The IBM System i, formerly AS/400 and also known as "iSeries", is IBM's mid-range computer operating system that still powers many enterprise business systems, from POS terminals to critical business logic systems. While critics have declared that the system has aged, the AS/400's resiliency, scalability and security are nearly unmatched, making it a beloved choice by many IT professionals who will happily trade a GUI for rock-solid dependability.
While the big name vendors create the products that power modern IT, it's often the channel that brings those products to market, explaining their value to the end users and then integrating IT technology into polished, full-on solutions that actually solve the business problems holding business back.
The enterprise CIO gets and must answer the toughest questions: What is the ideal IT budget? How do you balance technical innovation with the need to fund current projects? What corporate social media policies should be implemented, and how?
Customer Relationship Management (CRM) covers technology tools for managing and nurturing a company's clients and sales prospects, and how the sales teams interact with them. The subject includes SalesForce, Dynamic CRM, and a host of other CRM players, large and small.
Database systems are at the heart of modern businesses, whether they're using Microsoft Access, Oracle RDBMS, or one of the plethora of open source options now available. A good database can speedily, reliably and predictably return the data businesses need to grow, while a mis-configured database can disrupt even the most carefully laid plans.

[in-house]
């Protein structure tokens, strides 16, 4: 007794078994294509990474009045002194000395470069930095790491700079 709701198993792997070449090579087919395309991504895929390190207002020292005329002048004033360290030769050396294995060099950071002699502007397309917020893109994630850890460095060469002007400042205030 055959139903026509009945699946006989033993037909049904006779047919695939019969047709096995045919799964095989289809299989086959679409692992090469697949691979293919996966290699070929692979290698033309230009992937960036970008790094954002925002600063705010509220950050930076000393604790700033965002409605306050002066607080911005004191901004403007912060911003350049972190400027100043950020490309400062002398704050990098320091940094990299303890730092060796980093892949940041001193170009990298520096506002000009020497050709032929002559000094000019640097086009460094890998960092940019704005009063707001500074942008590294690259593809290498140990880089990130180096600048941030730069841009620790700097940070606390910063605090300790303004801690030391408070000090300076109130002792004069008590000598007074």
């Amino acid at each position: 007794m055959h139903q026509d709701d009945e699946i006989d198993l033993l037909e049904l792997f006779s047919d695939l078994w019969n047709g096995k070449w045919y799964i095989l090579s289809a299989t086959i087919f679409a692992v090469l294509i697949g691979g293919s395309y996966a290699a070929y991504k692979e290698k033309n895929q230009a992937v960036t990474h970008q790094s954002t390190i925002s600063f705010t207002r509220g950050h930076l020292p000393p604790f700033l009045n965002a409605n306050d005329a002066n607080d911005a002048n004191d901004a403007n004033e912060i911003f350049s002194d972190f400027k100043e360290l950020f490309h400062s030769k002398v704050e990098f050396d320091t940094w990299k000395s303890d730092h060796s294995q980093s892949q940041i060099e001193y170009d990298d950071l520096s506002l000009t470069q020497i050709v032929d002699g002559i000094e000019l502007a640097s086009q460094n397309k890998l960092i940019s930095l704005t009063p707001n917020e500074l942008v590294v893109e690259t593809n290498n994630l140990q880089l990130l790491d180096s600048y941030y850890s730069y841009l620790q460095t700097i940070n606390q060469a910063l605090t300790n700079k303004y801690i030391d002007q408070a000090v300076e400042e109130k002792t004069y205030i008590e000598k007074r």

The modern data center houses all the necessary computer systems and components that power modern business, government, and telecommunications, complete with backup power supplies, redundant connectivity options, and the heating, cooling, and shelter needing to keep data safe, secure, and intact.
Development covers the whole lifecyle of software creation: From the objective setting to coding, beta testing and refactoring, to bug reporting and troubleshooting the "final" product while keeping an to the next release, whether the software is internal or external.
Microsoft Exchange defines e-mail for many, many organizations, but its features go well beyond simply sending the ubiquitous electronic missive. Microsoft Exchange coordinates enterprise calendars, contacts and, increasingly, connects users via voice and video.
Linux has long powered the Internet, but it's popping up in increasingly more spots: Enterprise servers, various network appliances, and even widely desktops and laptops. The Open Source Software (OSS) has found a massive following for its price, customization, and solid security.
Lotus Domino, the enterprise groupware application that powers many corporations collaboration efforts. Lotus Notes lets a corporation and its workers develop communications- and database-oriented applications so that users at different geographic locations can share files with each other, comment on them publicly or privately (to groups with special access), keep track of development schedules, work projects, guidelines and procedures, plans, white papers, and many other documents, including multimedia files.